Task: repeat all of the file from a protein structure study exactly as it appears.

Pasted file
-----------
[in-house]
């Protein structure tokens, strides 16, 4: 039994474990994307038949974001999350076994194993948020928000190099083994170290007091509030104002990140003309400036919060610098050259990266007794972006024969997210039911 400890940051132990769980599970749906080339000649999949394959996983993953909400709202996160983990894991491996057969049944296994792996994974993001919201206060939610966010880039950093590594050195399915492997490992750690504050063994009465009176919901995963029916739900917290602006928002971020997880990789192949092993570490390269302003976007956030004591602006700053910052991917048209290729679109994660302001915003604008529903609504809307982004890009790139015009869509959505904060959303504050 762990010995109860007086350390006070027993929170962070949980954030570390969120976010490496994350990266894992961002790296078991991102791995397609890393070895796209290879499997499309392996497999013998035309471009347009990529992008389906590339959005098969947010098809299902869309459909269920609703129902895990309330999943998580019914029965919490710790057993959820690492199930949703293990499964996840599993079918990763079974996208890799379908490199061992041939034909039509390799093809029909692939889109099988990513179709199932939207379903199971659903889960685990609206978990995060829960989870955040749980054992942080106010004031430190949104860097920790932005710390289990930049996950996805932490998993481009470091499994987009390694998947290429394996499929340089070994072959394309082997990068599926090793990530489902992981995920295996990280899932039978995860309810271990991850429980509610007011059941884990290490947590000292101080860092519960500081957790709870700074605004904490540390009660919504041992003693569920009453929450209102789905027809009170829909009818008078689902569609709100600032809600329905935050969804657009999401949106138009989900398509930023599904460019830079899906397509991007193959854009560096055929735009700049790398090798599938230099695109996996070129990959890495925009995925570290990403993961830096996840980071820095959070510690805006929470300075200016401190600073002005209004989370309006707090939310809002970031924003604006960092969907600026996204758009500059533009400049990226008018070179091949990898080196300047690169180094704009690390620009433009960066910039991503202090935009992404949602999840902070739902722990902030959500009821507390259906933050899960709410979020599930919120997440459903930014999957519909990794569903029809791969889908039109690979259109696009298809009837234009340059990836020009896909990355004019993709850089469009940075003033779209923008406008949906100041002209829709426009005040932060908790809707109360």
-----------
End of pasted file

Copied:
[in-house]
């Protein structure tokens, strides 16, 4: 039994474990994307038949974001999350076994194993948020928000190099083994170290007091509030104002990140003309400036919060610098050259990266007794972006024969997210039911 400890940051132990769980599970749906080339000649999949394959996983993953909400709202996160983990894991491996057969049944296994792996994974993001919201206060939610966010880039950093590594050195399915492997490992750690504050063994009465009176919901995963029916739900917290602006928002971020997880990789192949092993570490390269302003976007956030004591602006700053910052991917048209290729679109994660302001915003604008529903609504809307982004890009790139015009869509959505904060959303504050 762990010995109860007086350390006070027993929170962070949980954030570390969120976010490496994350990266894992961002790296078991991102791995397609890393070895796209290879499997499309392996497999013998035309471009347009990529992008389906590339959005098969947010098809299902869309459909269920609703129902895990309330999943998580019914029965919490710790057993959820690492199930949703293990499964996840599993079918990763079974996208890799379908490199061992041939034909039509390799093809029909692939889109099988990513179709199932939207379903199971659903889960685990609206978990995060829960989870955040749980054992942080106010004031430190949104860097920790932005710390289990930049996950996805932490998993481009470091499994987009390694998947290429394996499929340089070994072959394309082997990068599926090793990530489902992981995920295996990280899932039978995860309810271990991850429980509610007011059941884990290490947590000292101080860092519960500081957790709870700074605004904490540390009660919504041992003693569920009453929450209102789905027809009170829909009818008078689902569609709100600032809600329905935050969804657009999401949106138009989900398509930023599904460019830079899906397509991007193959854009560096055929735009700049790398090798599938230099695109996996070129990959890495925009995925570290990403993961830096996840980071820095959070510690805006929470300075200016401190600073002005209004989370309006707090939310809002970031924003604006960092969907600026996204758009500059533009400049990226008018070179091949990898080196300047690169180094704009690390620009433009960066910039991503202090935009992404949602999840902070739902722990902030959500009821507390259906933050899960709410979020599930919120997440459903930014999957519909990794569903029809791969889908039109690979259109696009298809009837234009340059990836020009896909990355004019993709850089469009940075003033779209923008406008949906100041002209829709426009005040932060908790809707109360």